CATEGORY VI- SUBSIDIARIES BODY OF GENERAL ASSEMBLY
Under this category the following organizations are described.
1. DC – Disarmament Commission
2. ILC – International Law Commission

1. THE UNITED NATIONS DISARMAMENT COMMISSION (UNDC)
The United Nations Disarmament Commission (UNDC) is a deliberative body and a subsidiary organ of the UN General Assembly which is mandated to consider and make recommendations on various disarmament related issues and to follow up the relevant decisions and recommendations of the special sessions devoted to disarmament held so far.

The Disarmament Commission was re-established at the first Special Session of the General Assembly devoted to Disarmament in 1978 to succeed an earlier Disarmament Commission, which ceased to convene after 1965. It consists of all Member States and holds its substantive yearly sessions in New York (usually in late spring) for approximately three weeks. The Commission reports annually to the General Assembly. Since 1978, the Disarmament Commission has dealt with numerous disarmament related questions, both nuclear and conventional, and has submitted guidelines and principles on various subject items, including guidelines for appropriate types of confidence-building measures, guidelines and recommendations for regional approaches to disarmament within the context of global security, and guidelines and recommendations for objective information on military matters.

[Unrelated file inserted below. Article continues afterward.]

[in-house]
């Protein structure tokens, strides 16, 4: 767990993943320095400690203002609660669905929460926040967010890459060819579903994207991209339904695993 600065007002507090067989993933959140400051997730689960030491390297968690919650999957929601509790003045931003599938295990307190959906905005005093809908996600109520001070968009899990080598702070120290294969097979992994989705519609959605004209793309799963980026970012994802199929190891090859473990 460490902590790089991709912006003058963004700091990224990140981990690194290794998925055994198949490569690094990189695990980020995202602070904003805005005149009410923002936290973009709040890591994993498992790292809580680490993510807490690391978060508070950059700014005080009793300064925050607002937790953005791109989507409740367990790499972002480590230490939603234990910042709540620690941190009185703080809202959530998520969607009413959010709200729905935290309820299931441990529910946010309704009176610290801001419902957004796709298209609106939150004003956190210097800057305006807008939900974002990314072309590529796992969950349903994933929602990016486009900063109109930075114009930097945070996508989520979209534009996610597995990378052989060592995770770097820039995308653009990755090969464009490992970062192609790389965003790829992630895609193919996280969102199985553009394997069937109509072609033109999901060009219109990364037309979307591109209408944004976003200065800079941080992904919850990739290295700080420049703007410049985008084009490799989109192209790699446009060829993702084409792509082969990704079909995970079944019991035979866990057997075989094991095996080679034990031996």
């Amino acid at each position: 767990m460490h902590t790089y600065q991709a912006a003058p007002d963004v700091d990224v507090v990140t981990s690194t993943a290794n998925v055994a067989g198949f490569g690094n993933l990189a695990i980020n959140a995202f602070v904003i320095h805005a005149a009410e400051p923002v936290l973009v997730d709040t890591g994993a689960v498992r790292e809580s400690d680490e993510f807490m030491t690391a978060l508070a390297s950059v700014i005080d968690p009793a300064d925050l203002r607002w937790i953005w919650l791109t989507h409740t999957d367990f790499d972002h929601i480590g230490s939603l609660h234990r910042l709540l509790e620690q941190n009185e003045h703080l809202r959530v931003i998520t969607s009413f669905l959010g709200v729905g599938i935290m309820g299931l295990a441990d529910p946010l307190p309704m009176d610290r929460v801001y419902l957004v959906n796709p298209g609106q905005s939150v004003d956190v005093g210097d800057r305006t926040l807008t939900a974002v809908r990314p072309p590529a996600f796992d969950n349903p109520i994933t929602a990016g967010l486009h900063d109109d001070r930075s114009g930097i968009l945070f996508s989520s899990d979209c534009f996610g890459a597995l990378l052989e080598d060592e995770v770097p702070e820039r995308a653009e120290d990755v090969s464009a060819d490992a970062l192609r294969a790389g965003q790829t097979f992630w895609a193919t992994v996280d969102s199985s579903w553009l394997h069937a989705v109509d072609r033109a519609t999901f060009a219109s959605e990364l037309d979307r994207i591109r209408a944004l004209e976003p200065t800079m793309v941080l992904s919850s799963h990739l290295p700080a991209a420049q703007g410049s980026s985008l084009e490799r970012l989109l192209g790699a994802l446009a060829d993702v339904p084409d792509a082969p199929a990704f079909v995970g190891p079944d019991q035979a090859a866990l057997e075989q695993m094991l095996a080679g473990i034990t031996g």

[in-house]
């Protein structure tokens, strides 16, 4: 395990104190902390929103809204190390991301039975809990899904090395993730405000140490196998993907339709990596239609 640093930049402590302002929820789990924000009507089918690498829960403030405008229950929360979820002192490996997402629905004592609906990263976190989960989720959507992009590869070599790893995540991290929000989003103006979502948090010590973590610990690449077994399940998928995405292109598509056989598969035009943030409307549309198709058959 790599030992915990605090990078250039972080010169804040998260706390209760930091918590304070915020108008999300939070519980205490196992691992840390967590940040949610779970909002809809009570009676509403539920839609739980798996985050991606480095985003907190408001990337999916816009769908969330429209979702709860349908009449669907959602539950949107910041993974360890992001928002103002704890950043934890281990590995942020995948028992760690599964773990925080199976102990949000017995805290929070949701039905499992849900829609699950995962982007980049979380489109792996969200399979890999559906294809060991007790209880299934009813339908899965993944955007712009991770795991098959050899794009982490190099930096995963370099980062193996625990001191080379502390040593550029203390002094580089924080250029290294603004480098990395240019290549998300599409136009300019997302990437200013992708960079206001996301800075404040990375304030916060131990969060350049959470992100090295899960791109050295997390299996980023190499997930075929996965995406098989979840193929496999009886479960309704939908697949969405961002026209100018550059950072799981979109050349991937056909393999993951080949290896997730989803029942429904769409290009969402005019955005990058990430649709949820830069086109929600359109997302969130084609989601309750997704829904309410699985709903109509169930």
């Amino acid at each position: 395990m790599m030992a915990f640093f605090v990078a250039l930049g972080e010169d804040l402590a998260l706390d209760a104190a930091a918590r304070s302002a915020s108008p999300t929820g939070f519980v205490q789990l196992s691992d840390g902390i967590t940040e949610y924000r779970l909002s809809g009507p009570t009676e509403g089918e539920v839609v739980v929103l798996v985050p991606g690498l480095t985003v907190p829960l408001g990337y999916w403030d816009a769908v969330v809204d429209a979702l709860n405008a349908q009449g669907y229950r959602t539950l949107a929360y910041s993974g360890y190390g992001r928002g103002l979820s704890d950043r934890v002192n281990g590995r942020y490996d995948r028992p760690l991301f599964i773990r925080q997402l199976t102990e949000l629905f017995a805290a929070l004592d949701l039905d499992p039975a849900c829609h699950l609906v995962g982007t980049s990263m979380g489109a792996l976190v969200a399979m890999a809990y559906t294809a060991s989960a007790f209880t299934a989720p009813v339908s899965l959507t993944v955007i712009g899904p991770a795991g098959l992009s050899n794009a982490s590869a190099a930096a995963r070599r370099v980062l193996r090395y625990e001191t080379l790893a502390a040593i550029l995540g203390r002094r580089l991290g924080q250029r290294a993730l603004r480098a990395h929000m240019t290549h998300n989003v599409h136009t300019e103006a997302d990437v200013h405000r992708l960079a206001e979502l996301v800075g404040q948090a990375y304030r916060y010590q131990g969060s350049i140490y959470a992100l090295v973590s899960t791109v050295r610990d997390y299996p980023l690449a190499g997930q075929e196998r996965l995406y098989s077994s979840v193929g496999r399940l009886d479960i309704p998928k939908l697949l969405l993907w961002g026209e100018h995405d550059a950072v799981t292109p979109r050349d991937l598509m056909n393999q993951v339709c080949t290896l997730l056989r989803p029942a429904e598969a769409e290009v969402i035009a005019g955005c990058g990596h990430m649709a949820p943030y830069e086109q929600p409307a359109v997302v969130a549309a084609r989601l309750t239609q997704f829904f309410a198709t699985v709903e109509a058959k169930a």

2. INTERNATIONAL LAW COMMISSION

Article 1, paragraph 1, of the Statute of the International Law Commission provides that the “Commission shall have for its object the promotion of the progressive development of international law and its codification”. In practice, the Commission’s work on a topic usually involves some aspects of the progressive development as well as the codification of international law, with the balance between the two varying depending on the particular topic.

The Commission has worked extensively in the field of international criminal law, beginning with the formulation of the Nurnberg principles and the consideration of the question of international criminal jurisdiction at its first session, in 1949, and culminating in the completion of the draft Statute for an International Criminal Court at its forty-sixth session, in 1994, and the draft code of Crimes against Peace and Security of Mankind at its forty-eighth session, in 1996.

CATEGORY VII – RELATED ORGANIZATIONS OF SECURITY COUNCIL
Under this category the following organizations are described.
1. CTBTO – Preparatory Commission for the Comprehensive Nuclear Test Ban Treaty Organization
2. IAEA – International Atomic Energy Agency
3. OPCW – Organization for the Prohibition of Chemical Weapons
4. WTO – World Trade Organization

Leave a Comment

Your email address will not be published. Required fields are marked *